Sunday, January 29, 2017

Developer catharthis and confession begins

Two big developers think people in St. Augustine and St. Johns County are pro-development? On what theory? (As Henry Kissinger once hollered at a bad referee call at a football game. Does "here" refer to Jacksonville or Northeast Florida? Where are the probing followup questions?

Posted January 29, 2017 06:25 am - Updated January 29, 2017 06:44 am
Two giants of land development industry share their thoughts on future

Gerald Hines and Peter Rummell have been part of some of the most successful developments in the country, and they have combined for about a century’s worth of experience in the business.

The two legends of the industry visited the Urban Land Institute of North Florida meeting Monday in Jacksonville.

Hines started his namesake firm in 1957 in Houston. Among his projects are Palencia and the recently opened Markland residential developments in St. Johns County.

Rummell started with the Sea Pines Company in 1971. The company developed Hilton Head Island, South Carolina, and Amelia Island. He later became general manager at Sawgrass in Ponte Vedra Beach and served as chairman and CEO of the St. Joe Company.

Now Rummell is the lead developer of The District, a 30-acre development on the Southbank in Jacksonville.

Both men are still sought-after experts in the field, and they spent some time talking about what they see as current trends and what will be coming in the future.

Here are their thoughts on several topics brought up at the meeting:

n On the changes they have seen:

Rummell: “Amazing what’s happened. And my personal sense is, ‘We ain’t seen nothing yet.’ The next 15 years are going to be even more dramatic in terms of what’s going to happen.”

n On the future of personal transportation:

Hines: “I think how we handle the automobile (is key). We’ve got some huge learning problems to solve for each of us. And I think that is going to be one of the big challenges that we’ll be facing.

“I think land in major cities is becoming harder to come by, and I think building in these cities like New York and Chicago, San Francisco, Los Angeles, these are tough cities to work in. Going before these zoning boards — not easy.

“The non-development section of the population is high and getting stronger — and that’s not just California. It’s other places. I don’t think in Jacksonville that would be the case.”

Rummell: “I think there is a hunger for growth. As opposed to San Francisco, which is the extreme opposite. I think there is a general sense here that growth is positive. I think that is incredibly important. It seeps into the ethos of the city. Houston’s been that way for a long time.”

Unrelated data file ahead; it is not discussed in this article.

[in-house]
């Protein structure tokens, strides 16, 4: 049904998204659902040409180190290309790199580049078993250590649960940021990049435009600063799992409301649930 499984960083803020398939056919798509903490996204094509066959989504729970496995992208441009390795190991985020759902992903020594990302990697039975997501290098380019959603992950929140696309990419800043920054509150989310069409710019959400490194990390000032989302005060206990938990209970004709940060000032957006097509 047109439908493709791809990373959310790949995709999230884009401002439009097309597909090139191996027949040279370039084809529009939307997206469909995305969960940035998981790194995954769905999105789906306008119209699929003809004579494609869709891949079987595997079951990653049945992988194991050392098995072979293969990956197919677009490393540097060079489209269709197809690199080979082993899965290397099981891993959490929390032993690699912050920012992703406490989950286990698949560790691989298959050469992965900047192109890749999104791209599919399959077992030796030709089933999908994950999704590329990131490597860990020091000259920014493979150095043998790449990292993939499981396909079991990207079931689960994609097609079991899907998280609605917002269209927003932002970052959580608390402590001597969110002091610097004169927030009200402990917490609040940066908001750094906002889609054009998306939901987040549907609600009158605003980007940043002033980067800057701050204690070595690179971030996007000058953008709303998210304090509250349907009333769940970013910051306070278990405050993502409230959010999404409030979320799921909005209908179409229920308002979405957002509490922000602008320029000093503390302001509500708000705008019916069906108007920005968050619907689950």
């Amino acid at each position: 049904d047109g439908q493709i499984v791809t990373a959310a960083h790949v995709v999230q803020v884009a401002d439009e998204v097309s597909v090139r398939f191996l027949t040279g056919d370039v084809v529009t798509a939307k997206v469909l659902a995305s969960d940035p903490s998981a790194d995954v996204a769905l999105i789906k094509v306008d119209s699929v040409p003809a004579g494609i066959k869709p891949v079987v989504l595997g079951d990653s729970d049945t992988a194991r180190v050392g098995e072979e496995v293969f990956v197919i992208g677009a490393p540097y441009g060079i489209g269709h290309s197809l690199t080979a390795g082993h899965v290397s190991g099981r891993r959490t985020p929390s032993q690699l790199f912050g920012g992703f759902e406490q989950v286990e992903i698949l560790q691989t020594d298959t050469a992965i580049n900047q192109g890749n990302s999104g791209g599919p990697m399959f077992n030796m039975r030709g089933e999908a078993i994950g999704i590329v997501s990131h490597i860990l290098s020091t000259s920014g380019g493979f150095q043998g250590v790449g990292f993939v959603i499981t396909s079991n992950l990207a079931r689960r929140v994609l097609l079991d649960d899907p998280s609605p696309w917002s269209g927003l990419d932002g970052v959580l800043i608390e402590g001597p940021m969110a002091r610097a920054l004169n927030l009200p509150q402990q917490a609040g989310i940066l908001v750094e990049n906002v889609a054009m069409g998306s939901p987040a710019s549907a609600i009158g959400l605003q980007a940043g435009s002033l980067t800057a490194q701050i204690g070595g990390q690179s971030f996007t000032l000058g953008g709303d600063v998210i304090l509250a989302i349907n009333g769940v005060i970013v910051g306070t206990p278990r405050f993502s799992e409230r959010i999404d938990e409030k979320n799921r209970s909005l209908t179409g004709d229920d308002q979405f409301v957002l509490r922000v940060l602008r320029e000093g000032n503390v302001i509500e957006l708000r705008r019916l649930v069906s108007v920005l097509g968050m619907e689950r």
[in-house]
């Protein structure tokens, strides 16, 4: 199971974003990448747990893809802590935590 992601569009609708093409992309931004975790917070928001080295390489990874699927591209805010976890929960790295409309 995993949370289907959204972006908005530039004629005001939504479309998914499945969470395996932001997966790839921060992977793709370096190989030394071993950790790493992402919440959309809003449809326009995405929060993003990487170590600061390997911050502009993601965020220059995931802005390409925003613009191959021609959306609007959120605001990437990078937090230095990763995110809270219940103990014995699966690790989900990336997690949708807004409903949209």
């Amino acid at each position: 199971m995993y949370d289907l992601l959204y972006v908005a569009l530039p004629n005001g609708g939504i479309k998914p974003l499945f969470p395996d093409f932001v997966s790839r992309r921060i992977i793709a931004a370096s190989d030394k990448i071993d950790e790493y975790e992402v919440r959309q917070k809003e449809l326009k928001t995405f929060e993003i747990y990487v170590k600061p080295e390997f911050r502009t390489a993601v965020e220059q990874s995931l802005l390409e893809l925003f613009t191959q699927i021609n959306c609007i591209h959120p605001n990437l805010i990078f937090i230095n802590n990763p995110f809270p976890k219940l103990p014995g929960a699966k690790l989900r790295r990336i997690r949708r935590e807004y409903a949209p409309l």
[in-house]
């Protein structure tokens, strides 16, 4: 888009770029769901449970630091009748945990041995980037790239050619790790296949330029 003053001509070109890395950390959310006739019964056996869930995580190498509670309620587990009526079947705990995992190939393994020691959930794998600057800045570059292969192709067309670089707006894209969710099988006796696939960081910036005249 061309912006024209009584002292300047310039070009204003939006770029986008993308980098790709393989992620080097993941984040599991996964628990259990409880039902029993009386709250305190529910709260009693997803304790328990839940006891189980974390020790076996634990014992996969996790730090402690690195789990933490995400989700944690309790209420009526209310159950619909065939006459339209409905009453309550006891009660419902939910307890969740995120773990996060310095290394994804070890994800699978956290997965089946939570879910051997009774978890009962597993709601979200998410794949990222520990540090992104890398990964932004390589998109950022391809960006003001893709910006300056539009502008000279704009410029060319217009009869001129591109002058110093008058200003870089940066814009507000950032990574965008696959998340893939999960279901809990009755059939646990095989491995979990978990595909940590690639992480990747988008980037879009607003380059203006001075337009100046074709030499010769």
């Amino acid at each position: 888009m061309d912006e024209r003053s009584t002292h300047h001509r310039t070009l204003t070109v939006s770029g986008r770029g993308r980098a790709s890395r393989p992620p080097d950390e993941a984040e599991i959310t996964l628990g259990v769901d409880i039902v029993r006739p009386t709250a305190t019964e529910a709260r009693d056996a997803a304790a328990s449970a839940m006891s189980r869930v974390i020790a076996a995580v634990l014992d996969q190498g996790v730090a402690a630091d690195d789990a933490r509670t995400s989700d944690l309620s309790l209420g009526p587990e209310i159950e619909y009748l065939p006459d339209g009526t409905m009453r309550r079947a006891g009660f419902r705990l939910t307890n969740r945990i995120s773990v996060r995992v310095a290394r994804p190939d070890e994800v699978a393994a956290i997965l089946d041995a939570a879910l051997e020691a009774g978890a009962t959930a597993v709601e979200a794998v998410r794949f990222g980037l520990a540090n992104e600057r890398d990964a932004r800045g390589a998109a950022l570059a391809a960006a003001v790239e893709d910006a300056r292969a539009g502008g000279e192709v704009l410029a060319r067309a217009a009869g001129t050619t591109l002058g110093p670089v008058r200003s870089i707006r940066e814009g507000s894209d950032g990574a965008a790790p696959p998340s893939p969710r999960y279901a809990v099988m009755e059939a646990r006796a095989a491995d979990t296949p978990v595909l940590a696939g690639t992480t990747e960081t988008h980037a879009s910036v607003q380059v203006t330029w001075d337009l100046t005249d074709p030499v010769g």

n On the concept of healthy living and age-restricted communities:

Rummell: “I think if you can design a place where a 30-year-old can live near a 70-year-old and make it affordable for both, then you’ve got something.”

Hines: “I think that is the way that we’re heading. They enjoy each other.”

n On what drives people to one community or another:

Hines: “I think the strong motivation for the parent to have a good school system near them is so strong that we don’t see that being violated very many times. Unless you have good transportation that can take them to a good school and be well organized.”

n On the Florida market in general:

Hines: “We have teams in Miami. We teams throughout Florida, and we’re quite positive and optimistic on Florida. We’ve been very successful here and want to continue that.”

n On parking and how it fits into development:

Hines: “Parking will continue to be a major factor, although I see that there’s going to be more people that will use Uber and other means of transportation. I see it in New York. It’s very evident in these high (population) areas such as Los Angeles, San Francisco, Chicago. I think it will come to cities such as Jacksonville and Houston eventually. “

Rummell: “I think that’s right. And one of the things I don’t understand is the impact of autonomous vs. Uber. What is car ownership going to be 10 years from now? So from a developer’s point of view how many cars do you have to build spaces for vs. just having room to pull up.

“That has a massive impact on … the project we’re planning here (in Jacksonville) we’re building parking garages and you want to plan parking garages for conversion uses, and that’s expensive because you’ve got to do things up front. It gets very complicated.”
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7 minutes ago
Carpetbaggers, bulldozing and paving their way across the land, a thousand acres at a time.

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